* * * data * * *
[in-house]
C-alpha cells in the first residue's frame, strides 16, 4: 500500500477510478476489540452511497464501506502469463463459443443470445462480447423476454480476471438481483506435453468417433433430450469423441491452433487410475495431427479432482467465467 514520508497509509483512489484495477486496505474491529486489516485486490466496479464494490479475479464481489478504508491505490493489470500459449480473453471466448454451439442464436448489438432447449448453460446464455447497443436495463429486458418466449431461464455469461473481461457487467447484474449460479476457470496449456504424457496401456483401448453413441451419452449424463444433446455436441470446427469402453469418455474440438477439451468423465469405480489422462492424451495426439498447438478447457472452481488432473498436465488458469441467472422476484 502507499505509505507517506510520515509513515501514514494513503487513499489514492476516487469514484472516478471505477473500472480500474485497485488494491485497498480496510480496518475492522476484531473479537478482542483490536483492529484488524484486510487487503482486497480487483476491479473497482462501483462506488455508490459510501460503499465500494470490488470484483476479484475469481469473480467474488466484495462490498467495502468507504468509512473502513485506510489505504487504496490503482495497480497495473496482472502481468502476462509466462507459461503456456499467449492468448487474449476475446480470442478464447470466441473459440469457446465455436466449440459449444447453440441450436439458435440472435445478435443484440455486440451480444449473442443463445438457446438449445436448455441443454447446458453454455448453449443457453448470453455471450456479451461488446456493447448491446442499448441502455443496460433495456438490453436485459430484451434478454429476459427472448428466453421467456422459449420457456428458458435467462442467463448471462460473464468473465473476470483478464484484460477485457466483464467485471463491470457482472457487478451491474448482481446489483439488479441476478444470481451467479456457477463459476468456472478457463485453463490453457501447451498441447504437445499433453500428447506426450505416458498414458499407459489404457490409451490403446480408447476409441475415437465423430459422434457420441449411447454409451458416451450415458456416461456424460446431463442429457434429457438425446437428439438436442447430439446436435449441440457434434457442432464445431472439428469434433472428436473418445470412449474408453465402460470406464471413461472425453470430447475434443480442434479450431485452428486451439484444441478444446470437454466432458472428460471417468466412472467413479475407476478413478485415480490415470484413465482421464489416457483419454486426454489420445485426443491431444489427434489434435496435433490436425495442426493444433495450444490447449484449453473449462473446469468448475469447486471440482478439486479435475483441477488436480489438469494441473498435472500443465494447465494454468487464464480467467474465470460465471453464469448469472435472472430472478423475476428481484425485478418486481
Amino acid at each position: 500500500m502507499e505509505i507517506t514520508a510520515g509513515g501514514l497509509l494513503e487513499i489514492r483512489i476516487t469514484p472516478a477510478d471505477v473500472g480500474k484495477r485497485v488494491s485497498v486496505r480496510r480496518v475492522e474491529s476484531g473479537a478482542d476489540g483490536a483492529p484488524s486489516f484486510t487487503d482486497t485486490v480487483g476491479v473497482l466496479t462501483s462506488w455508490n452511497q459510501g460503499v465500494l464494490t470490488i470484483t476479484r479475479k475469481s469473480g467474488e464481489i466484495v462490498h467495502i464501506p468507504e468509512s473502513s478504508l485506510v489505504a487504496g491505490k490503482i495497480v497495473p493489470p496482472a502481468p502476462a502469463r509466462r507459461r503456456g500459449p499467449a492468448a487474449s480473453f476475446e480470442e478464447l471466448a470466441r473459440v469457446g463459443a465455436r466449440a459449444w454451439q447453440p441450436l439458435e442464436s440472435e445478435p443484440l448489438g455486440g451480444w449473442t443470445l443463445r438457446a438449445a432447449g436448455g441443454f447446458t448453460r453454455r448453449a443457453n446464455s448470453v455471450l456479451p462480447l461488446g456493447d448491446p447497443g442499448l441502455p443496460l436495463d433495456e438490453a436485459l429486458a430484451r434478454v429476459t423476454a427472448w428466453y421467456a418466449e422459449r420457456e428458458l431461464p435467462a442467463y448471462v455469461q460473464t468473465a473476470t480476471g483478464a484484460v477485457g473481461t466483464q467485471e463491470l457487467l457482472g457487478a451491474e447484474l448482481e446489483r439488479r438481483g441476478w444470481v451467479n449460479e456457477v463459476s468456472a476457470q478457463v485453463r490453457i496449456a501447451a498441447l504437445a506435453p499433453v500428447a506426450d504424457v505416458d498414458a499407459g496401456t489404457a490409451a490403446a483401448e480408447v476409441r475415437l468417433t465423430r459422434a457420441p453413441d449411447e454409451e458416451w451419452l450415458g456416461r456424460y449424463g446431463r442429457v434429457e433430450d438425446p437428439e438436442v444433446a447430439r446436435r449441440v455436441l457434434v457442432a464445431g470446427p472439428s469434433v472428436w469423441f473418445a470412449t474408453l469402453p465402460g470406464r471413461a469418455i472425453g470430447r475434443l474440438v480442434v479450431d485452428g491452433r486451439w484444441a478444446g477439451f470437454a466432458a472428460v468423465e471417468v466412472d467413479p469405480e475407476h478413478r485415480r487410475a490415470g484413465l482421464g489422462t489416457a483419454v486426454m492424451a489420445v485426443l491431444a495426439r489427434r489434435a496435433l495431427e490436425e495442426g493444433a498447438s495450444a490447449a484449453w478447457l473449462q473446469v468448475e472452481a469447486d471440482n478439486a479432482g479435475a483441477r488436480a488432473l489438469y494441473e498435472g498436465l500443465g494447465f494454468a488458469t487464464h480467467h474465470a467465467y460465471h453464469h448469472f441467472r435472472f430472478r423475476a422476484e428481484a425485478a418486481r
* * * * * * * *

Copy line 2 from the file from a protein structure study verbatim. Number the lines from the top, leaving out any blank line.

C-alpha cells in the first residue's frame, strides 16, 4: 500500500477510478476489540452511497464501506502469463463459443443470445462480447423476454480476471438481483506435453468417433433430450469423441491452433487410475495431427479432482467465467 514520508497509509483512489484495477486496505474491529486489516485486490466496479464494490479475479464481489478504508491505490493489470500459449480473453471466448454451439442464436448489438432447449448453460446464455447497443436495463429486458418466449431461464455469461473481461457487467447484474449460479476457470496449456504424457496401456483401448453413441451419452449424463444433446455436441470446427469402453469418455474440438477439451468423465469405480489422462492424451495426439498447438478447457472452481488432473498436465488458469441467472422476484 502507499505509505507517506510520515509513515501514514494513503487513499489514492476516487469514484472516478471505477473500472480500474485497485488494491485497498480496510480496518475492522476484531473479537478482542483490536483492529484488524484486510487487503482486497480487483476491479473497482462501483462506488455508490459510501460503499465500494470490488470484483476479484475469481469473480467474488466484495462490498467495502468507504468509512473502513485506510489505504487504496490503482495497480497495473496482472502481468502476462509466462507459461503456456499467449492468448487474449476475446480470442478464447470466441473459440469457446465455436466449440459449444447453440441450436439458435440472435445478435443484440455486440451480444449473442443463445438457446438449445436448455441443454447446458453454455448453449443457453448470453455471450456479451461488446456493447448491446442499448441502455443496460433495456438490453436485459430484451434478454429476459427472448428466453421467456422459449420457456428458458435467462442467463448471462460473464468473465473476470483478464484484460477485457466483464467485471463491470457482472457487478451491474448482481446489483439488479441476478444470481451467479456457477463459476468456472478457463485453463490453457501447451498441447504437445499433453500428447506426450505416458498414458499407459489404457490409451490403446480408447476409441475415437465423430459422434457420441449411447454409451458416451450415458456416461456424460446431463442429457434429457438425446437428439438436442447430439446436435449441440457434434457442432464445431472439428469434433472428436473418445470412449474408453465402460470406464471413461472425453470430447475434443480442434479450431485452428486451439484444441478444446470437454466432458472428460471417468466412472467413479475407476478413478485415480490415470484413465482421464489416457483419454486426454489420445485426443491431444489427434489434435496435433490436425495442426493444433495450444490447449484449453473449462473446469468448475469447486471440482478439486479435475483441477488436480489438469494441473498435472500443465494447465494454468487464464480467467474465470460465471453464469448469472435472472430472478423475476428481484425485478418486481